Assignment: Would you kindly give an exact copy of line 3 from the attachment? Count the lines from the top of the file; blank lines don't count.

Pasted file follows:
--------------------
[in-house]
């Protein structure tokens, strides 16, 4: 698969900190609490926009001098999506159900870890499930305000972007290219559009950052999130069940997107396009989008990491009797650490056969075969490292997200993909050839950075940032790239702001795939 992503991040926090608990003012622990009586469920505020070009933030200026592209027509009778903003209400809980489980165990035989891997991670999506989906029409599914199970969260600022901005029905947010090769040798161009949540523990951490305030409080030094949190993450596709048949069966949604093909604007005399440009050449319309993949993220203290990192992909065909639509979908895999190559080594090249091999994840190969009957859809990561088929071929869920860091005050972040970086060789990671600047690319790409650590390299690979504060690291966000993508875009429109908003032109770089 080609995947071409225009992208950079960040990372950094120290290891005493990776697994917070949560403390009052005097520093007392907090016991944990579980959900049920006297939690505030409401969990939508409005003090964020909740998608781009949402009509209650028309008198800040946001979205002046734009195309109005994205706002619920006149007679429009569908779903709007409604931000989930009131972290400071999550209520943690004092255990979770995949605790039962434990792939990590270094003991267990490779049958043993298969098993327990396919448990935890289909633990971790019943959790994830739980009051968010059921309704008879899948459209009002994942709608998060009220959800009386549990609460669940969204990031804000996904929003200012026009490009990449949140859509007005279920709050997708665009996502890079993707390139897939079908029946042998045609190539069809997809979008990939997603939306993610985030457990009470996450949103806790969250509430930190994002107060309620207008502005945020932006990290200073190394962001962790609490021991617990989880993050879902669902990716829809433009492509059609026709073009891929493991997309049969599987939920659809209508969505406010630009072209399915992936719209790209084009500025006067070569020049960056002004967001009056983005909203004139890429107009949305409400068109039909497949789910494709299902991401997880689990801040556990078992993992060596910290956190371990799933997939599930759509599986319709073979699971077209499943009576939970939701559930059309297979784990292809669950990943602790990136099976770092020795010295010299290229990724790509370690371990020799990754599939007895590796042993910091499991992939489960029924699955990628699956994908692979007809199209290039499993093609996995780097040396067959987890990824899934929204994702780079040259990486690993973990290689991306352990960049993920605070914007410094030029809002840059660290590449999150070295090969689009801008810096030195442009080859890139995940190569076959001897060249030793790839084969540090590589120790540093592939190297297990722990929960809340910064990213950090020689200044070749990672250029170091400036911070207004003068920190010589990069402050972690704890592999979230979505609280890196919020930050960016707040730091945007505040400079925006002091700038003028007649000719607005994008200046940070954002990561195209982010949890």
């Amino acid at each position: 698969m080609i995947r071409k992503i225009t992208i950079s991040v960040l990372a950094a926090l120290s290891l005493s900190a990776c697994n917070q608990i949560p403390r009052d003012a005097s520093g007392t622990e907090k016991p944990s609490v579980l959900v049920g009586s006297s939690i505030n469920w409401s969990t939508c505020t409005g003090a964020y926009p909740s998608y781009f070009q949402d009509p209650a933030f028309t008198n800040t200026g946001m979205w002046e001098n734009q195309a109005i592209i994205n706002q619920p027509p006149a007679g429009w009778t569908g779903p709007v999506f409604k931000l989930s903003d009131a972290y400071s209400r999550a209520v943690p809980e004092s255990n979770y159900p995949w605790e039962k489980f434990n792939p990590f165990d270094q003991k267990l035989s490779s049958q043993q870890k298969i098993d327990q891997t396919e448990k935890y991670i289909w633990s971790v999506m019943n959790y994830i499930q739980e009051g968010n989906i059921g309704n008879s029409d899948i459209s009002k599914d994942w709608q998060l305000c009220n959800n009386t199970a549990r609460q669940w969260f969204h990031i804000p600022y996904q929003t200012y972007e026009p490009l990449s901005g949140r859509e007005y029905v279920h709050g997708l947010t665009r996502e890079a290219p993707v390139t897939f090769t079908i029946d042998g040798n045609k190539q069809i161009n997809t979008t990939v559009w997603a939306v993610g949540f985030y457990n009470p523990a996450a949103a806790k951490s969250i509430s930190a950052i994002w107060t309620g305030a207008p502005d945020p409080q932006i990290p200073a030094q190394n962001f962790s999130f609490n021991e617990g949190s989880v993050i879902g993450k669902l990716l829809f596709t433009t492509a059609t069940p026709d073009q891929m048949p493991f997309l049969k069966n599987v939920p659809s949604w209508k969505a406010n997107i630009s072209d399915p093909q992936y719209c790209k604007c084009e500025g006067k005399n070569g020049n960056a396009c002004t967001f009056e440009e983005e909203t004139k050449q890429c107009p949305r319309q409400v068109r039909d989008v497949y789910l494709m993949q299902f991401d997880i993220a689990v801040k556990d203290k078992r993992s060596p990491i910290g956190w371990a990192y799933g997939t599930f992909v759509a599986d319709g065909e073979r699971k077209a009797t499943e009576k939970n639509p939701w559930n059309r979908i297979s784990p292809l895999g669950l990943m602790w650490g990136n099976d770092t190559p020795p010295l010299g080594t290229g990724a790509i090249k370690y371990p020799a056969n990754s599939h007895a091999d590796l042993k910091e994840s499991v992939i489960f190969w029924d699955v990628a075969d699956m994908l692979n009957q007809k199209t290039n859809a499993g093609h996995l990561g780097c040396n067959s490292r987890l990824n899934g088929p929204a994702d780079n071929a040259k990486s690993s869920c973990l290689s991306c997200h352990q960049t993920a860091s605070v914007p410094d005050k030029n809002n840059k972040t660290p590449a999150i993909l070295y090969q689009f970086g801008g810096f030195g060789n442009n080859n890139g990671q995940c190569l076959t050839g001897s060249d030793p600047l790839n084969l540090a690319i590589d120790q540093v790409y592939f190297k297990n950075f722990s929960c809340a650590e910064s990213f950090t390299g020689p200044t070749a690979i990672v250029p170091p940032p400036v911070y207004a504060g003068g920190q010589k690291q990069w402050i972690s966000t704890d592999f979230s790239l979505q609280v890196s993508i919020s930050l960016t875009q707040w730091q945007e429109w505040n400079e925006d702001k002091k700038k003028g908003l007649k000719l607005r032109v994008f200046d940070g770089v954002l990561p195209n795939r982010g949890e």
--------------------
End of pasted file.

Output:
């Amino acid at each position: 698969m080609i995947r071409k992503i225009t992208i950079s991040v960040l990372a950094a926090l120290s290891l005493s900190a990776c697994n917070q608990i949560p403390r009052d003012a005097s520093g007392t622990e907090k016991p944990s609490v579980l959900v049920g009586s006297s939690i505030n469920w409401s969990t939508c505020t409005g003090a964020y926009p909740s998608y781009f070009q949402d009509p209650a933030f028309t008198n800040t200026g946001m979205w002046e001098n734009q195309a109005i592209i994205n706002q619920p027509p006149a007679g429009w009778t569908g779903p709007v999506f409604k931000l989930s903003d009131a972290y400071s209400r999550a209520v943690p809980e004092s255990n979770y159900p995949w605790e039962k489980f434990n792939p990590f165990d270094q003991k267990l035989s490779s049958q043993q870890k298969i098993d327990q891997t396919e448990k935890y991670i289909w633990s971790v999506m019943n959790y994830i499930q739980e009051g968010n989906i059921g309704n008879s029409d899948i459209s009002k599914d994942w709608q998060l305000c009220n959800n009386t199970a549990r609460q669940w969260f969204h990031i804000p600022y996904q929003t200012y972007e026009p490009l990449s901005g949140r859509e007005y029905v279920h709050g997708l947010t665009r996502e890079a290219p993707v390139t897939f090769t079908i029946d042998g040798n045609k190539q069809i161009n997809t979008t990939v559009w997603a939306v993610g949540f985030y457990n009470p523990a996450a949103a806790k951490s969250i509430s930190a950052i994002w107060t309620g305030a207008p502005d945020p409080q932006i990290p200073a030094q190394n962001f962790s999130f609490n021991e617990g949190s989880v993050i879902g993450k669902l990716l829809f596709t433009t492509a059609t069940p026709d073009q891929m048949p493991f997309l049969k069966n599987v939920p659809s949604w209508k969505a406010n997107i630009s072209d399915p093909q992936y719209c790209k604007c084009e500025g006067k005399n070569g020049n960056a396009c002004t967001f009056e440009e983005e909203t004139k050449q890429c107009p949305r319309q409400v068109r039909d989008v497949y789910l494709m993949q299902f991401d997880i993220a689990v801040k556990d203290k078992r993992s060596p990491i910290g956190w371990a990192y799933g997939t599930f992909v759509a599986d319709g065909e073979r699971k077209a009797t499943e009576k939970n639509p939701w559930n059309r979908i297979s784990p292809l895999g669950l990943m602790w650490g990136n099976d770092t190559p020795p010295l010299g080594t290229g990724a790509i090249k370690y371990p020799a056969n990754s599939h007895a091999d590796l042993k910091e994840s499991v992939i489960f190969w029924d699955v990628a075969d699956m994908l692979n009957q007809k199209t290039n859809a499993g093609h996995l990561g780097c040396n067959s490292r987890l990824n899934g088929p929204a994702d780079n071929a040259k990486s690993s869920c973990l290689s991306c997200h352990q960049t993920a860091s605070v914007p410094d005050k030029n809002n840059k972040t660290p590449a999150i993909l070295y090969q689009f970086g801008g810096f030195g060789n442009n080859n890139g990671q995940c190569l076959t050839g001897s060249d030793p600047l790839n084969l540090a690319i590589d120790q540093v790409y592939f190297k297990n950075f722990s929960c809340a650590e910064s990213f950090t390299g020689p200044t070749a690979i990672v250029p170091p940032p400036v911070y207004a504060g003068g920190q010589k690291q990069w402050i972690s966000t704890d592999f979230s790239l979505q609280v890196s993508i919020s930050l960016t875009q707040w730091q945007e429109w505040n400079e925006d702001k002091k700038k003028g908003l007649k000719l607005r032109v994008f200046d940070g770089v954002l990561p195209n795939r982010g949890e």